Getting The Kinks Out Of Your Credit Report

When Senator Richard Bryan (D-Nev.) and his wife went to buy a house in Las Vegas last year, a routine credit check turned up a few surprises. His report listed credit cards that just "weren't ours," he says. It also showed several lawsuits that had been filed against the state of Nevada, naming Bryan because he was then governor. Bryan again found errors when he refinanced the house in January. The most glaring was a tax lien that didn't exist. "I was frankly shocked to see some of that stuff in there," he says.

Both times, Bryan got the errors deleted by writing to the credit bureaus. But, the senator says, "I'm not unmindful that John Q. Public would have more problems." Bryan is pushing a bill amending the Fair Credit Reporting Act of 1970 to help consumers fix false credit reports. The provisions include a 30-day deadline for the bureaus to resolve disputes. The bill follows a wave of criticism and lawsuits over practices by the Big Three: Equifax, Trans Union, and TRW.

`BE VIGILANT.' The furor is also encouraging the credit agencies to take steps on their own. They have made it easier and cheaper to get credit reports, but it still can be tough to delete errors. Says Edmund Mierzwinski, consumer advocate for the U.S. Public Interest Research Group: "The short answer to how to fix your credit report is be vigilant and persistent."

Start by knowing what information is collected. Credit reports contain data supplied by banks and other institutions about loans, credit cards, and bill payments. They also include job information and data culled from public records, including legal judgments. Most negative data remain on file for seven years, but bankruptcies can stay for 10 years. Creditors and others use the reports for making such decisions as granting a mortgage or renting an apartment.

Consumers can minimize errors by completing credit applications carefully, always using the same name. For example, if you use a middle initial, be sure to include it. Don't wait until you've been denied credit or shut out of a job before checking for accuracy. The Big Three enter 2 billion pieces of data into credit records monthly, so the odds of errors slipping in are high.

Consumer advocates suggest getting copies of your credit report once a year from each bureau because they collect different data. Also review your reports six months in advance of a major purchase such as a house or before seeking a job that requires a security clearance or background check.

The credit bureaus will send you the reports upon request, but they differ in how much they charge. If you're denied credit, the bureaus must provide a free copy if you request it within 30 days after being turned down. Industry practice expands that period to 60 days.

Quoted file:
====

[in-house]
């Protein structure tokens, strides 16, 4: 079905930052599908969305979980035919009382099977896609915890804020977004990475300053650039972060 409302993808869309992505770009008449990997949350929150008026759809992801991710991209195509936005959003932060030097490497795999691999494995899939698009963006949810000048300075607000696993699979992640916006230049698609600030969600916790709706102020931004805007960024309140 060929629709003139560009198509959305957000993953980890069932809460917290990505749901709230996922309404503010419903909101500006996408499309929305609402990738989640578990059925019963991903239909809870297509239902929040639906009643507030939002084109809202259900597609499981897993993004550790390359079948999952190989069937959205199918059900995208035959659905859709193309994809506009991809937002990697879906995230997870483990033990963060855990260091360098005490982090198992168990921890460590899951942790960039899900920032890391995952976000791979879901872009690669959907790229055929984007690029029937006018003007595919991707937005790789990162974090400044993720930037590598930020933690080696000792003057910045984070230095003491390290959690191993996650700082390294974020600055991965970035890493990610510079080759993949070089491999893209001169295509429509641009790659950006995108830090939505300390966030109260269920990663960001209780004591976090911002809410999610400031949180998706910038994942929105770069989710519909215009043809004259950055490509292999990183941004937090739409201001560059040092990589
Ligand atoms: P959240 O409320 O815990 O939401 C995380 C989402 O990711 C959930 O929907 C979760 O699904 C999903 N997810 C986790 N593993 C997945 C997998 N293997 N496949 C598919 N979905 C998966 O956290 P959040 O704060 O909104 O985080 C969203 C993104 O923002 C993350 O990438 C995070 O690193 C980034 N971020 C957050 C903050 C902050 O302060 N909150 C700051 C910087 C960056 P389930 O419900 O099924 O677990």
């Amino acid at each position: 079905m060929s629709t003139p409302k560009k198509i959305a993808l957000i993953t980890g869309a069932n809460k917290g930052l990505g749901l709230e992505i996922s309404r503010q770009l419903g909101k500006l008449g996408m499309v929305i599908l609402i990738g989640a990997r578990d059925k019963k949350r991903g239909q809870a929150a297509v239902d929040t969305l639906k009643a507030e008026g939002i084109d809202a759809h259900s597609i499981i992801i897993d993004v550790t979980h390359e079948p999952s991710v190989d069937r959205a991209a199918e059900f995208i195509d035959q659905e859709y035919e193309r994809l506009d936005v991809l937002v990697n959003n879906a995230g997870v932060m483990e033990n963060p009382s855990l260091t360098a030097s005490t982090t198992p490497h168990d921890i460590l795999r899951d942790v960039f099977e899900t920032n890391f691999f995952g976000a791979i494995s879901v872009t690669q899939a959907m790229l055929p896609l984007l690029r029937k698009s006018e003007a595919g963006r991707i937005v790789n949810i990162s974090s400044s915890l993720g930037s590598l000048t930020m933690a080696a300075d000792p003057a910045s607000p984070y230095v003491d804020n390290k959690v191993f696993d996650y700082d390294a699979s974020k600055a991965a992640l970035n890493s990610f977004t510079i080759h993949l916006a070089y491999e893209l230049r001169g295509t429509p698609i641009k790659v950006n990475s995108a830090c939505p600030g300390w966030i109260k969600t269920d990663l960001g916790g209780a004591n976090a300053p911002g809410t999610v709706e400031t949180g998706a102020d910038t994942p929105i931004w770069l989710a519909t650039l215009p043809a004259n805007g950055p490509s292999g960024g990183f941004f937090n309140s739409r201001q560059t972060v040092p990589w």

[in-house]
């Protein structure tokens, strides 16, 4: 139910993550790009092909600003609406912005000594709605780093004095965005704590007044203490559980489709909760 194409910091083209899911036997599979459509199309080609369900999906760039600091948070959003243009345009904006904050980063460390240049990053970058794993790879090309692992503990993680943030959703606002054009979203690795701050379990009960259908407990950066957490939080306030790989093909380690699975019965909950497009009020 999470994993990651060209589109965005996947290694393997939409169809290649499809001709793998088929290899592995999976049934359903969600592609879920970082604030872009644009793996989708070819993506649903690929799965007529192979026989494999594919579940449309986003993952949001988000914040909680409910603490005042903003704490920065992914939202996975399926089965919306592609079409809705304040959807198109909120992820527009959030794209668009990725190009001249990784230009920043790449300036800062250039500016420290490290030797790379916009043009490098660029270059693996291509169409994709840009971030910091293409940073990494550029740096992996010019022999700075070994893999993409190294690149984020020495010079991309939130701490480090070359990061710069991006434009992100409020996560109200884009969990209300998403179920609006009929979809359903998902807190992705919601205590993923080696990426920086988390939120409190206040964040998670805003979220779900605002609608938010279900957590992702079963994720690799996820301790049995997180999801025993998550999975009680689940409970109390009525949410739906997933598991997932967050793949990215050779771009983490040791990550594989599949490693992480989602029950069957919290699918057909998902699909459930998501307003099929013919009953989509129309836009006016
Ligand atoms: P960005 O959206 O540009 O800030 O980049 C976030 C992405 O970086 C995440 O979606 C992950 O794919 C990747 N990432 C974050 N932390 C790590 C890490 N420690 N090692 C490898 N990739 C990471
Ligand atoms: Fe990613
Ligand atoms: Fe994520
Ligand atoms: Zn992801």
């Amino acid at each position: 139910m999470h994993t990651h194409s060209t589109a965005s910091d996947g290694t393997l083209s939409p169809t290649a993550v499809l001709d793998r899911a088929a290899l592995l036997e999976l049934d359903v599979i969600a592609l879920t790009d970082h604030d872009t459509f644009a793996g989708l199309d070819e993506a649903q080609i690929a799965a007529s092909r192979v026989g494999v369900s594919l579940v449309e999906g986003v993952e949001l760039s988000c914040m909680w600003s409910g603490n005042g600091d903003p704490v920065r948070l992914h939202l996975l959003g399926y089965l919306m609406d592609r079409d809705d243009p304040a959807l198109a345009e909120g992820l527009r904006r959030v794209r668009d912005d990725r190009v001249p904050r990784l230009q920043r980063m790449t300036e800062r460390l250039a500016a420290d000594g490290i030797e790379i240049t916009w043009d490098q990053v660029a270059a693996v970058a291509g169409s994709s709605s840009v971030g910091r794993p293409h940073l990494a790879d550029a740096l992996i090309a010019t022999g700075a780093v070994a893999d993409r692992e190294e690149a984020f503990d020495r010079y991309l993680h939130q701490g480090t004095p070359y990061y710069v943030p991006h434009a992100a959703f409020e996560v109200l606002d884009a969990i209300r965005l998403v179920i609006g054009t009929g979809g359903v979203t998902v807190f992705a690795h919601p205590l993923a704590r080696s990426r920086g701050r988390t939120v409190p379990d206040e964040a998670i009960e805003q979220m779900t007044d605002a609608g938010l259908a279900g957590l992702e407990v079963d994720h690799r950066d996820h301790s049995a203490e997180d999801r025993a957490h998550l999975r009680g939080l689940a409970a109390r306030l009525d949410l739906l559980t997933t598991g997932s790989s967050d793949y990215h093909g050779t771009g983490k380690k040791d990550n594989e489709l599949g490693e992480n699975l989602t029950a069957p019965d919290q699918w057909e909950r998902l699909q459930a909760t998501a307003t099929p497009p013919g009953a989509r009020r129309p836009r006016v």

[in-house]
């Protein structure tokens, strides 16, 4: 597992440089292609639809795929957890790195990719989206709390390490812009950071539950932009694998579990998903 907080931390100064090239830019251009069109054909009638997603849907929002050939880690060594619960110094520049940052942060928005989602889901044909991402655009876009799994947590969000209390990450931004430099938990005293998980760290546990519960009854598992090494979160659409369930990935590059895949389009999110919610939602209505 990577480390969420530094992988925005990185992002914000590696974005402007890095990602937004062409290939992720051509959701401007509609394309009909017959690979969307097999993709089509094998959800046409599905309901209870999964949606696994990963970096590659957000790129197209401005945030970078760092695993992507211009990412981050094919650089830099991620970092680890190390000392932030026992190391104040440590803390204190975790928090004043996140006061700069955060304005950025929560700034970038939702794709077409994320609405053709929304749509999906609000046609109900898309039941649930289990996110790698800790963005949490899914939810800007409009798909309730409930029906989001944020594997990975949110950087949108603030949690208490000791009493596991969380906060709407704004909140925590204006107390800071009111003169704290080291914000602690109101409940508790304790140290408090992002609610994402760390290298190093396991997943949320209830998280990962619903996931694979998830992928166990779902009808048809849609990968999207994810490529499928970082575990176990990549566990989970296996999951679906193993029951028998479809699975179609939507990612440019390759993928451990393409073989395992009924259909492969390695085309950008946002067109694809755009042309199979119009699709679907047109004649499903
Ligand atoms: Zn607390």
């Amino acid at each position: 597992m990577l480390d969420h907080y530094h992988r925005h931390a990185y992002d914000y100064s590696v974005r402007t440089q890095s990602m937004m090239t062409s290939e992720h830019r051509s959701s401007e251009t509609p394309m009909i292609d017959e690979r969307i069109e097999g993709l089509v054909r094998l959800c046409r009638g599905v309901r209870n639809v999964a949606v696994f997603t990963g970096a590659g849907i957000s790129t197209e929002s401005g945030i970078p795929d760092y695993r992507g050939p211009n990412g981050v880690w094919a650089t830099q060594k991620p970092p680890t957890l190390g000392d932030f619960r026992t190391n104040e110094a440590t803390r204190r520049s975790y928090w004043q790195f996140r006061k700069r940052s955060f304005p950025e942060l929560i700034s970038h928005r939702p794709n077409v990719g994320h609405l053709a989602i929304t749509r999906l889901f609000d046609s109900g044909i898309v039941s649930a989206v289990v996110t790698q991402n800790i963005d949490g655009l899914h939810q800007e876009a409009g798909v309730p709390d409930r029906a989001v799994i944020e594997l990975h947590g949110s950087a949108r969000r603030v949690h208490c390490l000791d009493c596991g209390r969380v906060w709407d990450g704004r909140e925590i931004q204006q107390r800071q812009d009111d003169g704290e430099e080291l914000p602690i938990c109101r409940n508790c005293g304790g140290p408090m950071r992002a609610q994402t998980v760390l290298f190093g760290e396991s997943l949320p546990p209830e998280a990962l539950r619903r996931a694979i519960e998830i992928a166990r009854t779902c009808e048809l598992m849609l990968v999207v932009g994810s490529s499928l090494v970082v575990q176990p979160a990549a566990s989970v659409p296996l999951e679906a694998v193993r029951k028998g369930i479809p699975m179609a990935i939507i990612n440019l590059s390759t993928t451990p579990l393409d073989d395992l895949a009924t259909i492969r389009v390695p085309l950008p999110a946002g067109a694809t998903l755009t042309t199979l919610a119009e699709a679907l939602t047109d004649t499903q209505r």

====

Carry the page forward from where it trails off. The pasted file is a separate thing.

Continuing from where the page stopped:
GRATIS. For consumers who are just curious, TRW now provides one free report annually. Equifax charges $8, except in a few states where the caps are lower. The company requires that you send your request in writing. Trans Union has some 300 offices that will supply the reports for an average of $15 (table).

When making your requests, ask the bureau to include a pamphlet explaining your legal rights. You can also get the information from the Federal Trade Commission, Bureau of Consumer Protection, Division of Credit Practices, Room S-4429, 6th St. and Pennsylvania Ave. NW, Washington, D.C. 20580 (202 326-3758).

The most common mistakes include credit data that belong to someone else and outstanding credit-card balances that you actually paid. If you find an error, follow the dispute resolution process set forth in the credit report. Fill out the form and return it, along with any documentation that supports your side. Send copies to the original creditor, as well as to any collection agencies.

TAKE A STAND. On average, the bureaus will respond to your complaint within 30 days, but the response time can take months. The agencies will reinvestigate the information by going to the public record or the credit grantor. If the credit bureau still can't verify the data--or does not respond in a reasonable time--it must delete the error. The consumer should then notify the other two bureaus about the change. Check your credit report in a few months to make sure the mistake isn't reappearing.

The information will stay in your file if either the credit bureau or original credit grantor disagrees with your stand. But you may write a statement telling your side of the story. The statement or a summary must be included in any future reports that contain the disputed data. Consumers who fail to get an error corrected should complain. Contact the consumer protection division of your state attorney general's office or the FTC.

You could also sue. "After your first attempt to fix the report, that's the time to do it," says consumer lawyer Joanne Faulkner of New Haven. She says many people think of a lawyer too late, after the two-year statute of limitations has run out. Winning consumers can recover actual or punitive damages, plus attorneys' fees. While litigation is a last resort, it does pay to stay on the offensive.

Before it's here, it's on the Bloomberg Terminal.